Those who have opened to empathy in a given situation have been already paving the way to enhanced trust. When a person is heard, when he knows he is understood, he feels accepted and safe regardless of the uncertainty of the situation. Trust is sown.
In crisis circumstances where power is inevitably redistributed and flowed between levels and teams due to the situation itself, and in which the levers of control are replaced by (shades of) trust, transparency in the work of leaders is critical. This is expressed not only in the flow of important information or inclusion in decision-making but also in the disclosure of one’s own humanity.
There is probably no leader who can be completely convinced of the correctness of his decision at the time of adoption when the going gets tough.
The principle of operation in crisis situations is similar to juggling on the dimensions of test-if it does not work-change.
The fact is that there is no certainty when experimenting. Therefore, leaders are faced with a situation where they have to admit mistakes out loud, point out the consequences, and build a better decision from experience. Human vulnerability is expressed by acknowledging that ‘I simply don’t know everything’ and unfortunately ‘I don’t have verified recipes in stock’. It is this kind of transparency that has the power to strengthen the currency of trust.
危機 With these Chinese letters, the Japanese write the word CRISIS; kiki is pronounced. In addition to the fact that kiki certainly sounds more friendly than the crisis, these two letters also give us a completely different perspective from conception of the crisis in Western world. The first letter means danger while the second an opportunity.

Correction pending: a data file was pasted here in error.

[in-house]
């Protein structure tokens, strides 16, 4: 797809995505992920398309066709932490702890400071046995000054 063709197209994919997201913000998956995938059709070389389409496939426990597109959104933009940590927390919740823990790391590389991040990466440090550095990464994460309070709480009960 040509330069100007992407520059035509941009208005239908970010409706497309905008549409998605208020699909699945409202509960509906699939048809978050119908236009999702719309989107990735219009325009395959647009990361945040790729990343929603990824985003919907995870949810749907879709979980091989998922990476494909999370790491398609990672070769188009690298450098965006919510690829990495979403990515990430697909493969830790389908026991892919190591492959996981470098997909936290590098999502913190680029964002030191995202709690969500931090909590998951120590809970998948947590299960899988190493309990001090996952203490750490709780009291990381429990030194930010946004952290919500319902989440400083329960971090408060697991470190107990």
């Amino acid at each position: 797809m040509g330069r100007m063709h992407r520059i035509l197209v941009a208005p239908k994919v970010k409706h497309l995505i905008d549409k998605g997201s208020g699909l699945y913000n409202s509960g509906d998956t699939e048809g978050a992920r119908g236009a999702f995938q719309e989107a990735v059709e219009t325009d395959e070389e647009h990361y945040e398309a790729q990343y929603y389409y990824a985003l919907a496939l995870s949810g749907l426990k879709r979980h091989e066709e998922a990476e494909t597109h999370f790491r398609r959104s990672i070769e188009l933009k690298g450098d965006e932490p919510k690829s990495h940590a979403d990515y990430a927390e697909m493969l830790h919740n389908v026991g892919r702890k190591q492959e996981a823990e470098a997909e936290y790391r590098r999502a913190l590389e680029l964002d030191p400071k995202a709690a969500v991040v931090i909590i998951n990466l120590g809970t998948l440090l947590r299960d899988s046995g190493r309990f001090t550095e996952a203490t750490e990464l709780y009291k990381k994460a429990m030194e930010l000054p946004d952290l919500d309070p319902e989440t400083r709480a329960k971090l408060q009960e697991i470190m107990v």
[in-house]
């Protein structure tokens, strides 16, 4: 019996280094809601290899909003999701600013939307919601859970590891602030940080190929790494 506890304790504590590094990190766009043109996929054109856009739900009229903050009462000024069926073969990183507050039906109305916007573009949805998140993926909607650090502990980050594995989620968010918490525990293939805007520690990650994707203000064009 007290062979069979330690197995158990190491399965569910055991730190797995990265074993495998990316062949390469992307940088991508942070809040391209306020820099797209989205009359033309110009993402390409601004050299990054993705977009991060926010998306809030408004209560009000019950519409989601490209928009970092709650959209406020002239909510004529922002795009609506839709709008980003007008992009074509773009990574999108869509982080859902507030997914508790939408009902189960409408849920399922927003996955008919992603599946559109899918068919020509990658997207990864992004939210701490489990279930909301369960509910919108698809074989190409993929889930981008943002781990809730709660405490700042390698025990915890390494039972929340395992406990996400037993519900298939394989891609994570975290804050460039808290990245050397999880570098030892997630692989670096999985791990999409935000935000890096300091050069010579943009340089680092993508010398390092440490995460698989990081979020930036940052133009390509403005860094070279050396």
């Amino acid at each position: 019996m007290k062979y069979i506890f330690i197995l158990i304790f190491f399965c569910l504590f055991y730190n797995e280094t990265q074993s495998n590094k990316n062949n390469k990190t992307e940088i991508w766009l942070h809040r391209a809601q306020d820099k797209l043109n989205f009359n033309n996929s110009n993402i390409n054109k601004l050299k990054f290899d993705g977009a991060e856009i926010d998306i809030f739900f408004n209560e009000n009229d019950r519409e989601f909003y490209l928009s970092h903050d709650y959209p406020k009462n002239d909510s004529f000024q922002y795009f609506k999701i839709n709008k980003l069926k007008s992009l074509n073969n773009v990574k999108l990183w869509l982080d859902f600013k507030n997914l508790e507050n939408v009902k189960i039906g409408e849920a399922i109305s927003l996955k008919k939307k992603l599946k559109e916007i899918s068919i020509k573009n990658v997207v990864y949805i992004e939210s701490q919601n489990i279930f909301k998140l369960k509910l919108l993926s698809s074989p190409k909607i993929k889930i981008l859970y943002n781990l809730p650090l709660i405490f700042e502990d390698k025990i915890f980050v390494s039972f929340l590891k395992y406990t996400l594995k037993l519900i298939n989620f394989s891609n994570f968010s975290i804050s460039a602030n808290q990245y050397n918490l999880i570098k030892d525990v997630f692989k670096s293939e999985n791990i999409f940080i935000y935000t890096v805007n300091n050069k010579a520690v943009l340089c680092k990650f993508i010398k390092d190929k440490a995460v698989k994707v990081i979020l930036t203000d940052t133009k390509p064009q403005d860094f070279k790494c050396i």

Our opportunity, rising from the given situation, is to make sure that our findings, insights, and good practices are captured and coded into future behaviours and attitudes.
The time of broken stability is a time of revaluation and is an opportunity to weave a new, better future, which some months ago may have been clouded by various occurrences of clutter or even stuckness.
Leaderships now have the ideal opportunity to translate un-energetic and ‘safe’ visions and strategies into ambition with character and a perspective imbued with hope, courage and determination that will give wings to the entire team, sharpen identity, boost community awareness and market stance.
There is no absolute security. It is merely an experience category. But something is certain; an organization that has clear ambition, leaderships that have empathy and act transparently, and collectives that are connected by trust, are ready for a new crisis as well as for the time in between. “The world as we once knew is disintegrating and no one knows the face of the ‘new normality ’,” German publicist and futurist Matthias Horx summed up the current situation. Let this face simply be kinder, more authentic, in sync with the heartbeat, and let it be imbued with the insights we (re)discovered in ourselves and around us during the time of isolation.
The reading of this column is accompanied by the song TAKE FIVE by Paul Desmond, composer and saxophonist of the famous Dave Brubeck quartet. The release of Take Five in 1959 set a milestone in jazz as it escaped from established tactical modes into exploring new possibilities. This is also the reason for this selection. Let it be a reminder and encouragement to explore new ‘tactful ways’ also in leadership and in life in general. I chose a performance with Carmen McRae, which adds an extra layer of meaning trough lyrics … “Stop your busy day and take the time out to see if I’m alive” … Enjoy it!